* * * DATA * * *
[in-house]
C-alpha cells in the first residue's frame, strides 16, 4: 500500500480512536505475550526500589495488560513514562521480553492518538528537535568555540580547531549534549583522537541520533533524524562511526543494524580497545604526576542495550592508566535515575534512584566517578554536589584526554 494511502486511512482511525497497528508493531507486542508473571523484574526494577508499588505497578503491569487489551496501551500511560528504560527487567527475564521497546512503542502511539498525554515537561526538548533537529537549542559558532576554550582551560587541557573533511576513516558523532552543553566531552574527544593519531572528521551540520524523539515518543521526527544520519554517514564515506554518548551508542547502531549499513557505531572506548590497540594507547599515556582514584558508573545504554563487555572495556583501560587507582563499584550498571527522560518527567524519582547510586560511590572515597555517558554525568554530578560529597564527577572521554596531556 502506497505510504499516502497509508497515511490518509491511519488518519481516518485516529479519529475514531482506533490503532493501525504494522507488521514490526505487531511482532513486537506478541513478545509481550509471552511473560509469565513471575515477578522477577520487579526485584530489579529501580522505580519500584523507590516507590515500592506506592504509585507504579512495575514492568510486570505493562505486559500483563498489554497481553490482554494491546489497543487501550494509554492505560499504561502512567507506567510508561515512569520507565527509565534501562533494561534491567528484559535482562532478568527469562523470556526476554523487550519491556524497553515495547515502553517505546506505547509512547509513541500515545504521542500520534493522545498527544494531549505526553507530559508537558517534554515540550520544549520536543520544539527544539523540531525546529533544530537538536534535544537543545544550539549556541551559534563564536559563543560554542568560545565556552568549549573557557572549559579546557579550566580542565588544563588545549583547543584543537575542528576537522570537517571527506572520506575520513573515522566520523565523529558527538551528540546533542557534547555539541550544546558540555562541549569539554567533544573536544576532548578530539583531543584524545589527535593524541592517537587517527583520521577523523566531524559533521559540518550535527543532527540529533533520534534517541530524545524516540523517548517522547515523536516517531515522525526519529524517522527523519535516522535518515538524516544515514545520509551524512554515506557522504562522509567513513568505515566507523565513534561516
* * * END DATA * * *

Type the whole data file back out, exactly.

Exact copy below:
[in-house]
C-alpha cells in the first residue's frame, strides 16, 4: 500500500480512536505475550526500589495488560513514562521480553492518538528537535568555540580547531549534549583522537541520533533524524562511526543494524580497545604526576542495550592508566535515575534512584566517578554536589584526554 494511502486511512482511525497497528508493531507486542508473571523484574526494577508499588505497578503491569487489551496501551500511560528504560527487567527475564521497546512503542502511539498525554515537561526538548533537529537549542559558532576554550582551560587541557573533511576513516558523532552543553566531552574527544593519531572528521551540520524523539515518543521526527544520519554517514564515506554518548551508542547502531549499513557505531572506548590497540594507547599515556582514584558508573545504554563487555572495556583501560587507582563499584550498571527522560518527567524519582547510586560511590572515597555517558554525568554530578560529597564527577572521554596531556 502506497505510504499516502497509508497515511490518509491511519488518519481516518485516529479519529475514531482506533490503532493501525504494522507488521514490526505487531511482532513486537506478541513478545509481550509471552511473560509469565513471575515477578522477577520487579526485584530489579529501580522505580519500584523507590516507590515500592506506592504509585507504579512495575514492568510486570505493562505486559500483563498489554497481553490482554494491546489497543487501550494509554492505560499504561502512567507506567510508561515512569520507565527509565534501562533494561534491567528484559535482562532478568527469562523470556526476554523487550519491556524497553515495547515502553517505546506505547509512547509513541500515545504521542500520534493522545498527544494531549505526553507530559508537558517534554515540550520544549520536543520544539527544539523540531525546529533544530537538536534535544537543545544550539549556541551559534563564536559563543560554542568560545565556552568549549573557557572549559579546557579550566580542565588544563588545549583547543584543537575542528576537522570537517571527506572520506575520513573515522566520523565523529558527538551528540546533542557534547555539541550544546558540555562541549569539554567533544573536544576532548578530539583531543584524545589527535593524541592517537587517527583520521577523523566531524559533521559540518550535527543532527540529533533520534534517541530524545524516540523517548517522547515523536516517531515522525526519529524517522527523519535516522535518515538524516544515514545520509551524512554515506557522504562522509567513513568505515566507523565513534561516